On a recent cold day, Matt Flower led a group of 20 seventh-graders on a snowshoeing expedition at the Milwaukee Rotary Centennial Arboretum. On the trails, Flower, a full-time environmental educator at the arboretum, pointed out animal tracks and asked the students to guess what kind of animal left the prints, using the skills they learned in a morning class.
For many of the Roosevelt Middle School students, this was their first time snowshoeing.
Trying to reassure the clumsy ones, Flower said, “If you’re not falling, you’re not trying!”
Learning is year-round at the arboretum, though lesson plans are revised for the snow and cold of winter. Snowshoes are swapped for gym shoes, and cross-country skiing takes the place of canoeing.
“The arboretum is used as much in winter as the other seasons,” said Ken Leinbach, executive director of the Urban Ecology Center, which is managing the arboretum under an agreement with Milwaukee County.
The arboretum, which spans 40 acres from Locust Street to North Avenue along the Milwaukee River, is a finalist for a Milwaukee Award for Neighborhood Development Innovation (MANDI) under the category of a “public space that helps build the community.” Other finalists in the category include Three Bridges Park and Journey House Packers Football Stadium. The MANDI winners, chosen by a committee put together by LISC Milwaukee, will be announced at a dinner April 9.
The urban oasis started as a conversation between Leinbach and the center’s neighbor, historic preservationist Pieter Godfrey, who wanted to donate four acres of land. The Urban Ecology Center was running out of space at Riverside Park, a nearby 15-acre outdoor classroom.
About the same time, the 400 members of the Rotary Club of Milwaukee were discussing a gift they wanted to give the community to celebrate the organization’s centennial in 2013. The group decided on the arboretum and provided the initial $400,000 of the $8.5 million project.
The arboretum idea appealed to the Rotarians because it combines children, education and the environment, Kathleen Eilers, president of the Milwaukee Rotary, told the Journal Sentinel before the September grand opening. It eventually will contain samples of every tree indigenous to southeastern Wisconsin.
Since its September debut, the arboretum has logged visits from more than 10,000 children on formal field trips, though Leinbach estimates this number is much greater when informal family visits are taken into account.
The arboretum is one of 12 parks designated as a U.S. Forest Service Children’s Forest site, but is unique because it is the only one in an urban area.
“Finding this type of green space so close to downtown is very unusual,” said Mary McCormick, executive director of the Rotary Club.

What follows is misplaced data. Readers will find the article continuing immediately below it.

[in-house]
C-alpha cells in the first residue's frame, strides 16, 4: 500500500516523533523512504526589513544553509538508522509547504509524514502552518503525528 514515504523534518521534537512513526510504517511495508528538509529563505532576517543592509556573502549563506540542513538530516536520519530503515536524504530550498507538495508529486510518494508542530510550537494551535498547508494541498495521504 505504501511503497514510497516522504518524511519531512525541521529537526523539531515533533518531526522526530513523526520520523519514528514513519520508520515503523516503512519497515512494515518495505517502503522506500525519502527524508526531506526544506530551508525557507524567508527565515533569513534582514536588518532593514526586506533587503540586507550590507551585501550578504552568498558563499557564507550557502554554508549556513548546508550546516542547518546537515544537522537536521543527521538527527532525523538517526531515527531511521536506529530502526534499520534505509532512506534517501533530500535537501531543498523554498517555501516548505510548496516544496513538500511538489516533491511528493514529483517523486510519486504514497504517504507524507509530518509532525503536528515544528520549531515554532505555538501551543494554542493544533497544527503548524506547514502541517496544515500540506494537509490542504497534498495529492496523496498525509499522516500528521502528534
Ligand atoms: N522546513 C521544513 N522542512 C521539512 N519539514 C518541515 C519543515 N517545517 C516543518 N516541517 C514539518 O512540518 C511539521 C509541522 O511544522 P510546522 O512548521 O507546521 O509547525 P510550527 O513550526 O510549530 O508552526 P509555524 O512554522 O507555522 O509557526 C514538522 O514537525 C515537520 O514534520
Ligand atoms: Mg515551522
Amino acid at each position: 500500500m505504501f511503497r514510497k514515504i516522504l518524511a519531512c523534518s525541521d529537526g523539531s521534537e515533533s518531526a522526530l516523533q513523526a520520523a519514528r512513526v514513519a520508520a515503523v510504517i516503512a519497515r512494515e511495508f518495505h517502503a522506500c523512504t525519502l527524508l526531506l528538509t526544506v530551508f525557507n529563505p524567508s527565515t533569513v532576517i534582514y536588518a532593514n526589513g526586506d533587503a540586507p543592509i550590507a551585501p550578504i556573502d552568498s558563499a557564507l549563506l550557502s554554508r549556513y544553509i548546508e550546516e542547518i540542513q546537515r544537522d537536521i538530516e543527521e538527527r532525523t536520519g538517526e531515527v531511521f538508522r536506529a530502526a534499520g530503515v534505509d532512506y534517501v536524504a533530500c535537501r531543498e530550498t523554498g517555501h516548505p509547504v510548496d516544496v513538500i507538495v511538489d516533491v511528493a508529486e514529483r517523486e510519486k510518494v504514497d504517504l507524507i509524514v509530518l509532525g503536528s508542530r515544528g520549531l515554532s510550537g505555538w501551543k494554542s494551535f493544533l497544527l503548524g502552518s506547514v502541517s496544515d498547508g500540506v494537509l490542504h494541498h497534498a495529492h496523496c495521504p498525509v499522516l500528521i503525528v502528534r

In the past three years, 2,000 volunteers worked to create the green space, which was a blend of existing parkland and former industrial land. The volunteers’ 12,000 hours of effort resulted in 12 distinct ecosystems. The landscape even has new soil, created from composted leaves deposited by the city and occasionally turned over. Scattered throughout the grounds are 2,500 new trees and 60,000 new plants along with four miles of trails, a newly constructed bridge and a stone archway. Designers placed hollow logs and trees made safe for climbing to create what Leinbach calls “imaginature” areas throughout the grounds.
“(The arboretum) is more than a piece of land that’s been rejuvenated,” McCormick said. “It’s about improving the community and making sure people have access to something they didn’t have before. There are so many kids that come here that don’t have grass to sit on or trees to (climb) on at home.”
Other partners in the project include the River Revitalization Foundation, which was designated as the land trust for the project, and the Milwaukee County Parks System, which will own most of the property when a land transfer is completed this year, Leinbach said.
The Rotarians allocated $100,000 of their donation to a preservation fund to assure the arboretum is maintained on an ongoing basis. The fund is approaching $1 million with a long-term goal of $3 million.
“This project itself is like a garden that needs to be tended,” McCormick said. “It’s a work in progress and will take years of growth and labor for the land to sustain itself.”
But the land already resembles the forest it is intended to become.
“A family saw a coyote with two pups silhouetted on the hill, right when the sun was setting,” Leinbach recalled. “And they said they thought they were in Yellowstone or Yosemite or someplace like that. They couldn’t believe they were just in their own neighborhood.”
Editor’s note: An earlier version of this article misidentified the U.S. Forest Service. We regret the error.
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